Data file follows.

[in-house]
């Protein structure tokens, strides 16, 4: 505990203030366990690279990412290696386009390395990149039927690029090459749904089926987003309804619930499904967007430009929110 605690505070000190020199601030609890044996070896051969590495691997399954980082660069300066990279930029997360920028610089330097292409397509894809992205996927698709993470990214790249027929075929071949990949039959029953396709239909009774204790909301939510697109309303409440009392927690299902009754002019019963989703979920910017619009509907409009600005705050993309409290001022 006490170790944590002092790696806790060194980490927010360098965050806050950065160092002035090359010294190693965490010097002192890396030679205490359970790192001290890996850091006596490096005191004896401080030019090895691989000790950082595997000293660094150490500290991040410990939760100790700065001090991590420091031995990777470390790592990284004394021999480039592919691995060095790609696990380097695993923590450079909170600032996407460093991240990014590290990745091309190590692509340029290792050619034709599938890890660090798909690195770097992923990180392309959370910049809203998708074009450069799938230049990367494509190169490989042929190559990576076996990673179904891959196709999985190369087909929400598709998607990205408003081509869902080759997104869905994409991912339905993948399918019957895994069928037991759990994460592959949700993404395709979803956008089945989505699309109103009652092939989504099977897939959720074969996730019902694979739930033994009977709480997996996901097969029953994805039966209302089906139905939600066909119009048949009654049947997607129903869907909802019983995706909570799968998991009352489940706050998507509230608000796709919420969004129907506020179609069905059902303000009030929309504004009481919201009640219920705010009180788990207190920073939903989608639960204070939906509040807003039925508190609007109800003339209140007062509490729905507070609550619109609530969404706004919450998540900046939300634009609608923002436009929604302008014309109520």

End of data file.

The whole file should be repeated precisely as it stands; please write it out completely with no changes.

[in-house]
């Protein structure tokens, strides 16, 4: 505990203030366990690279990412290696386009390395990149039927690029090459749904089926987003309804619930499904967007430009929110 605690505070000190020199601030609890044996070896051969590495691997399954980082660069300066990279930029997360920028610089330097292409397509894809992205996927698709993470990214790249027929075929071949990949039959029953396709239909009774204790909301939510697109309303409440009392927690299902009754002019019963989703979920910017619009509907409009600005705050993309409290001022 006490170790944590002092790696806790060194980490927010360098965050806050950065160092002035090359010294190693965490010097002192890396030679205490359970790192001290890996850091006596490096005191004896401080030019090895691989000790950082595997000293660094150490500290991040410990939760100790700065001090991590420091031995990777470390790592990284004394021999480039592919691995060095790609696990380097695993923590450079909170600032996407460093991240990014590290990745091309190590692509340029290792050619034709599938890890660090798909690195770097992923990180392309959370910049809203998708074009450069799938230049990367494509190169490989042929190559990576076996990673179904891959196709999985190369087909929400598709998607990205408003081509869902080759997104869905994409991912339905993948399918019957895994069928037991759990994460592959949700993404395709979803956008089945989505699309109103009652092939989504099977897939959720074969996730019902694979739930033994009977709480997996996901097969029953994805039966209302089906139905939600066909119009048949009654049947997607129903869907909802019983995706909570799968998991009352489940706050998507509230608000796709919420969004129907506020179609069905059902303000009030929309504004009481919201009640219920705010009180788990207190920073939903989608639960204070939906509040807003039925508190609007109800003339209140007062509490729905507070609550619109609530969404706004919450998540900046939300634009609608923002436009929604302008014309109520």